Thursday, June 24, 2021

Lapses and Collapses

About an hour ago, I saw a random tweet about a building collapse in Miami.  I assumed it was downtown, maybe one of the hotels.  But when I went to a local news website (WSVN), there was nothing, so I thought maybe it was a hoax.

But then I saw this story in The Washington Post.  Surfside is not far from the hotel district in Miami, but it is more northern.  It is on a barrier island.  The article says that the structure was built in the 1980's and that condos there have been listed for $600,000+, which is more upscale than some beach condos, but not the high end luxury units.

In short, it's not a slummy kind of building, the kind that everyone knew would collapse at some point.  So, why did it collapse?

At this point, we don't know.  At this point, rescue teams are trying to get people out.  As my brain wrapped itself around this strange news, I had several thoughts:

--I'm glad we don't have EMS classes on my campus today, because it's a safe bet that most of my instructors are on the site of the collapse.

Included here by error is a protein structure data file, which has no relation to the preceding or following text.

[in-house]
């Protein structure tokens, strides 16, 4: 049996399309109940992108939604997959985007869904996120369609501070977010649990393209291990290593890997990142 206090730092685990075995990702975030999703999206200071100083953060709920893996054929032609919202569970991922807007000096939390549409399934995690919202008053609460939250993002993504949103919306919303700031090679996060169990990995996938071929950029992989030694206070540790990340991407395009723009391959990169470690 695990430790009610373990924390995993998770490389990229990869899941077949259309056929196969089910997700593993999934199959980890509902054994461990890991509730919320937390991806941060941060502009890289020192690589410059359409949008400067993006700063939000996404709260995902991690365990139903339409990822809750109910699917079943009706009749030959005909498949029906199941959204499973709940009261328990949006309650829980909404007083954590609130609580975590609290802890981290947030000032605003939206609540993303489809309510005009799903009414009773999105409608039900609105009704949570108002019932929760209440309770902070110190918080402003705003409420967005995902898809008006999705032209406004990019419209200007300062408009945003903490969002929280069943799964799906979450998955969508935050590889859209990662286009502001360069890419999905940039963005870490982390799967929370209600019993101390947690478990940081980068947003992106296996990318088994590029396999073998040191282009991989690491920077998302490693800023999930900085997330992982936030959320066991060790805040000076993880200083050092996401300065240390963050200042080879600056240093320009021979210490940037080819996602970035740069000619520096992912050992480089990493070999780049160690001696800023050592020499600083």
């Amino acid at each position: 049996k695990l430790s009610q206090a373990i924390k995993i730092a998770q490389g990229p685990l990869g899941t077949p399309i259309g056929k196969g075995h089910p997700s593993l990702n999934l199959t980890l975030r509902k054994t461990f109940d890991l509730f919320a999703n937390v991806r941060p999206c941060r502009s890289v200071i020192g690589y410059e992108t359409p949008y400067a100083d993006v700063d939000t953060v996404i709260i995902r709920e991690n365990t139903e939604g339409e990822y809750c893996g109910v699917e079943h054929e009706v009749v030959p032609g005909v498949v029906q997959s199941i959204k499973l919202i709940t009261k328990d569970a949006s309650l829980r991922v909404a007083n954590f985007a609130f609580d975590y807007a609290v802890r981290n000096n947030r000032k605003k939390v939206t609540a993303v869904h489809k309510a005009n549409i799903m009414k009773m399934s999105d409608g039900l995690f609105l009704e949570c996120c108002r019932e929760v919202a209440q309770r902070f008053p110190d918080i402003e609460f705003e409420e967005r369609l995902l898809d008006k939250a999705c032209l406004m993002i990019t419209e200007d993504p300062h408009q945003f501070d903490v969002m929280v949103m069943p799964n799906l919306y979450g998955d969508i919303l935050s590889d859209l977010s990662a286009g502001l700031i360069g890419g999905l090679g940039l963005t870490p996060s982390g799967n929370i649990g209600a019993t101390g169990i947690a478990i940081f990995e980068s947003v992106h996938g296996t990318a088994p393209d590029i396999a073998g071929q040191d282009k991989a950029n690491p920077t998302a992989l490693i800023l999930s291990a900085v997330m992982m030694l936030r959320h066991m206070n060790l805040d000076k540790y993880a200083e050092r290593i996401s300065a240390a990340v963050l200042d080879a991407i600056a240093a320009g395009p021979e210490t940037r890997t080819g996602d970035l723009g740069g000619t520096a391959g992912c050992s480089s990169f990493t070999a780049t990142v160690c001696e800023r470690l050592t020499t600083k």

--Construction from the pre-Hurricane Andrew era, especially the early 80's, is notorious for having issues.  Still, this kind of collapse seems to signal something more major.

--Could it have been an explosion of some kind?  Maybe a gas line?  Was someone constructing something in a kitchen, like meth?  Storing fertilizer improperly?  Those last 2 seem less probable.

--It's interesting that my thoughts did not go immediately to terrorism, but to the instability of beachfront property in a time of sea level rise. 

--As I've watched condo towers being constructed on every vacant lot, some of them quite small vacant lots housing quite large towers, I've wondered about the stability of the ground underneath.  As Ft. Lauderdale has had more and more sewer/sewage problems, I've wondered about the wisdom of adding more and more to a problem that has yet to be solved.

--Are these problems even solvable in a time of sea level rise?

--We are moving to a high rise later this summer, so my thoughts did go there.  But we will not be on a barrier island.  Our building was built in 2007, and its withstood Hurricane Irma.  Of course, the building that collapsed has survived hurricanes too.

Again and again we are reminded that although we may think we've attained a level of safety and security, the grounds can shift beneath our feet and rather quickly we're sliding into the sea.

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